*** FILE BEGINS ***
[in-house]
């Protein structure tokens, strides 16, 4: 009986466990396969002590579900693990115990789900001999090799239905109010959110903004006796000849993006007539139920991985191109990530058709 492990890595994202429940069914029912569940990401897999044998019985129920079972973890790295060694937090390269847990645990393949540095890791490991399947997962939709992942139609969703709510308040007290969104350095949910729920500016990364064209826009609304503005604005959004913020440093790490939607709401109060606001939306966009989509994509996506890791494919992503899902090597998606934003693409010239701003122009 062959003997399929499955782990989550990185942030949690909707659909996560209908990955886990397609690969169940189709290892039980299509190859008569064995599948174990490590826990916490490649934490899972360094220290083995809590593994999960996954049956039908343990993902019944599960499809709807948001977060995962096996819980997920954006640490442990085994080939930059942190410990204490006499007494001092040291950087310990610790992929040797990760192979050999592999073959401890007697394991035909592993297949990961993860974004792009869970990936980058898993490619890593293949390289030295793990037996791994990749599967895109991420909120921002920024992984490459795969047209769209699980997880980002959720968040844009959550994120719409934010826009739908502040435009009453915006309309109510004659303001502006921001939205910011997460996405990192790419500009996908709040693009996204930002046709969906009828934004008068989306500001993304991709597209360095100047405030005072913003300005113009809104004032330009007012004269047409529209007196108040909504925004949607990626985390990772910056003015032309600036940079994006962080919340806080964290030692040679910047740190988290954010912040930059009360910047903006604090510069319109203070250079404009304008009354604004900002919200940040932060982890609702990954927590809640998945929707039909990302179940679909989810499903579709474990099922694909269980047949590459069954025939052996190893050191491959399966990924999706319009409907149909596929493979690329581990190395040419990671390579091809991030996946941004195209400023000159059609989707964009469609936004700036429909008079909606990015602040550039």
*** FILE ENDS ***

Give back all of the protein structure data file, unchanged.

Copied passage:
[in-house]
């Protein structure tokens, strides 16, 4: 009986466990396969002590579900693990115990789900001999090799239905109010959110903004006796000849993006007539139920991985191109990530058709 492990890595994202429940069914029912569940990401897999044998019985129920079972973890790295060694937090390269847990645990393949540095890791490991399947997962939709992942139609969703709510308040007290969104350095949910729920500016990364064209826009609304503005604005959004913020440093790490939607709401109060606001939306966009989509994509996506890791494919992503899902090597998606934003693409010239701003122009 062959003997399929499955782990989550990185942030949690909707659909996560209908990955886990397609690969169940189709290892039980299509190859008569064995599948174990490590826990916490490649934490899972360094220290083995809590593994999960996954049956039908343990993902019944599960499809709807948001977060995962096996819980997920954006640490442990085994080939930059942190410990204490006499007494001092040291950087310990610790992929040797990760192979050999592999073959401890007697394991035909592993297949990961993860974004792009869970990936980058898993490619890593293949390289030295793990037996791994990749599967895109991420909120921002920024992984490459795969047209769209699980997880980002959720968040844009959550994120719409934010826009739908502040435009009453915006309309109510004659303001502006921001939205910011997460996405990192790419500009996908709040693009996204930002046709969906009828934004008068989306500001993304991709597209360095100047405030005072913003300005113009809104004032330009007012004269047409529209007196108040909504925004949607990626985390990772910056003015032309600036940079994006962080919340806080964290030692040679910047740190988290954010912040930059009360910047903006604090510069319109203070250079404009304008009354604004900002919200940040932060982890609702990954927590809640998945929707039909990302179940679909989810499903579709474990099922694909269980047949590459069954025939052996190893050191491959399966990924999706319009409907149909596929493979690329581990190395040419990671390579091809991030996946941004195209400023000159059609989707964009469609936004700036429909008079909606990015602040550039």